As companies look to attract employees, some are inflating job titles to appeal to potential candidates. A recent analysis conducted by LinkUp, a global job-market data and analytics firm, found that before the pandemic, 3.9% of job listings had “senior” in the title; in spring 2022, that number grew to 6.2%, Bloomberg reported. However, the actual job responsibilities may not match up with the advanced titles, which can end up crushing the egos of new hires, the news site explained.
In addition to using high titles to attract employees, some employers may use the same tactic to retain current employees by offering title changes — sometimes in lieu of a raise.
Is it worth it to take a job with a fancy-sounding title if it doesn’t necessarily have the responsibilities or pay to match? To find out the inherent value of a job title, GOBankingRates spoke to career experts to get their takes. Here’s what they had to say.
A Higher Job Title Can Be More Valuable Than Higher Pay
A job title upgrade can be worth more than a salary increase if you are planning to go on the job hunt in the near future.
“I’ve seen people negotiate a title change for that exact purpose,” said Bill Catlette, executive coach and partner at Contented Cow Partners. “More truthfully, I’ve done it. I negotiated a title upgrade and small pay change immediately prior to initiating a job search, and wound up becoming the then-youngest managing director at a very successful startup.”
Darcy Eikenberg, executive coach and author of “Red Cape Rescue: Save Your Career Without Leaving Your Job,” notes that in the case of a job title, “words have power.”
“There are definitely times when titles still matter, especially in a digital world when you’re not around to explain them, such as when a recruiter is looking at your LinkedIn profile,” she said. “While the titles may seem meaningless internally, they can communicate a shorthand to the outside world — for example, a VP is typically more experienced than a supervisor. Human beings crave clarity and titles can sometimes offer that. Certain titles carry a certain weight — they’re a tool you can use to pave the way to future opportunities.”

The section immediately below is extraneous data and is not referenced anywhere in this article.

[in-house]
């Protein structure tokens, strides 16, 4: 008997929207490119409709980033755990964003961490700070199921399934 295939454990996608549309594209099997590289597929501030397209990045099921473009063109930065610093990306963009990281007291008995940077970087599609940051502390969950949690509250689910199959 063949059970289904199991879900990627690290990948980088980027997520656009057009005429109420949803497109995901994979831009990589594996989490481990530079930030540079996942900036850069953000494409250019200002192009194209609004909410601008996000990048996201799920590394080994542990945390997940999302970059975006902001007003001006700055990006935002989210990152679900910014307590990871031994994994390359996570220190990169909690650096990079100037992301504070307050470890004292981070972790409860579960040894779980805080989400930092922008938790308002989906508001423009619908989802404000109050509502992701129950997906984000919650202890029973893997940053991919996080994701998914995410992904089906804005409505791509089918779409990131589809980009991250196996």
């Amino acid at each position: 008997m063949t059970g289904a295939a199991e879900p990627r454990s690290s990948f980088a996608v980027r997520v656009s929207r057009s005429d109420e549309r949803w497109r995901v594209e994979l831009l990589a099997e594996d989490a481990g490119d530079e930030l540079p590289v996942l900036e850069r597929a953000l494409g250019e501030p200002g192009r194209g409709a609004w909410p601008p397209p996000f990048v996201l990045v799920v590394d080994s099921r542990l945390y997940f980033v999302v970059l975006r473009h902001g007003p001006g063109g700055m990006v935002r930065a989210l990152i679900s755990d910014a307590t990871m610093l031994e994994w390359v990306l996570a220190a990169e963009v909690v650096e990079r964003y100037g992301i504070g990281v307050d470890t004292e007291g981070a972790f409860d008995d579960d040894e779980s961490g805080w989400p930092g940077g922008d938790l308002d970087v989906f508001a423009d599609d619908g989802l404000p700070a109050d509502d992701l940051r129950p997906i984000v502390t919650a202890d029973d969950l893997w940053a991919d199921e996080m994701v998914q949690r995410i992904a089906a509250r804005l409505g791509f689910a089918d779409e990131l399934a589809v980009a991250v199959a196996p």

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Job Titles Often Supercede Other Factors When Determining Pay
When a company determines your compensation, it is often based primarily on the job title.
“Many salary comparisons that companies use to price jobs are based on titles, not necessarily years of experience or even results created,” Eikenberg said.
Because of this, job titles often impact your future earnings, so it may be worth it to accept a title change without a raise.
“If you receive a job title change without a pay raise, your career can still benefit when you move to a different company,” said Dave Rietsema, professional in human resources, Society for Human Resource Management Senior Certified Professional and founder and CEO of Matchr.com. “Your job title can help to determine what future jobs you’re eligible for and what salary you can negotiate. Better job titles may also come with better pay, but many people are willing to trade part of their current salary for a job title because of the future salary benefits it could bring.
“Whether the job title or increased pay is more important depends on your needs in both the short-term and the long-term,” he continued. “A larger salary now may also mean a larger salary later because a hiring company may ask what you were making before.”
While a Job Title Has Value, There May Be Other Things You Value More
In a job market where some companies are inflating titles, you may not get all of the responsibilities typically associated with the role, which may lead you to feel unfulfilled or bored in the role. You may be able to feel just as fulfilled or even more so in a role with a lower job title if you take the initiative to go above and beyond.
“Early in my career, I believed a job title was important. Then I learned a valuable lesson — everyone can be a leader,” said Michael Gibbs, CEO of Go Cloud Careers. “Then I learned, if someone acts like a leader, learns to influence others, learns to lead and learns how to bring out the best in others, they become the leader.”
A higher job title may also not be a good substitute for higher pay, especially if you are expected to take on more work and responsibility in the new role.
“We would never advocate accepting a new position with greater responsibility without a commensurate pay rise to go with it,” said Nabila Salem, president at Revolent, which specializes in cloud talent creation. “It’s always fantastic to know that your employer believes in your abilities and wants to entrust more to you, but for that to be a meaningful and respectful gesture, it needs to be accompanied by appropriate compensation for your time, energy and skills.”
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